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Old 02-15-2005   #1
 
Join Date: Aug 2004
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Lower BLue putin/take out and GOre putin land trade

Anyone have knowledge of land trade and closure of lower blue river below green mtn res put in and take out and put in for Gore... There was an article in Denver post 2 sundays ago about trade between BLM and Jones (private land owners) ??????????[/code]
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Old 02-16-2005   #2
 
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i have heard about such a thing in the works last year. didnt hear of the article or how it has progressed. all i know is he really wants to kill access. guess its time to research. could make for a long day if we had to put in at heeney to run gore. i imagine it'll be some similar deal to the sprng creek takeout. bummer!
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Old 02-16-2005   #3
 
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here is the article. doesnt look to good. this fella has way too much cash.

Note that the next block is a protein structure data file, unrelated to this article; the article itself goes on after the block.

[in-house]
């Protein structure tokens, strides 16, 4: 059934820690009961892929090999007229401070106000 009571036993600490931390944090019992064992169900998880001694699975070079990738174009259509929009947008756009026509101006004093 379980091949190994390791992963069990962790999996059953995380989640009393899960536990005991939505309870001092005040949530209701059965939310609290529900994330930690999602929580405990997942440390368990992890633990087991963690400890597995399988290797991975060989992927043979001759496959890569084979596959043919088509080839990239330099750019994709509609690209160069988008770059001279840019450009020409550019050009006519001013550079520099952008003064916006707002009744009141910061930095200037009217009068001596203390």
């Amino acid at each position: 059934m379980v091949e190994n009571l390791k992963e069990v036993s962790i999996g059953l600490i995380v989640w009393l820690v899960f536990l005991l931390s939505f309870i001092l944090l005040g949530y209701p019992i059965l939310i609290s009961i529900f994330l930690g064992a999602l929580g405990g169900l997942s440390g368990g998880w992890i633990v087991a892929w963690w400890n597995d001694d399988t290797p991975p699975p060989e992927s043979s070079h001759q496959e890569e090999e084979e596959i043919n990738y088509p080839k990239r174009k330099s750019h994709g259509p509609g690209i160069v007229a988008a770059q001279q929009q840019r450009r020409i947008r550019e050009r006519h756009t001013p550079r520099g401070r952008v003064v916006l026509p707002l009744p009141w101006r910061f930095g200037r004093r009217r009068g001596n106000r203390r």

i can only imagine what i would do for boaters and fisherman alike if i had the stretch of river and the cash he has.


Public may get sold down river


By Charlie Meyers
Denver Post Outdoors Editor



PHOTO GALLERY

• Changing the landscape



From a certain philosophical vantage point looking down on this broad sweep of the Blue River, the proposal looks like just another of those garden-variety exchanges federal land agencies periodically make as an article of good housekeeping.

You know the kind. Bureau of Land Management swaps isolated parcels to private landowner for more manageable holdings elsewhere. Net result: a more tidy property map, fewer headaches and, presumably, a more satisfied public.

But that's where this view of the Blue changes, where this place that BLM is pondering divestment of two key public-access tracts on a major trout stream becomes clouded in a bureaucratic haze comprised of suspicion and mistrust.
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Part of the suspicion arises from the fact that the proponent of the swap and owner of the ranch is Paul Tudor Jones, who amassed a large fortune as a Wall Street commodities trader and who already has established a track record of leveraging deals with BLM advantageous to his Blue Valley Ranch.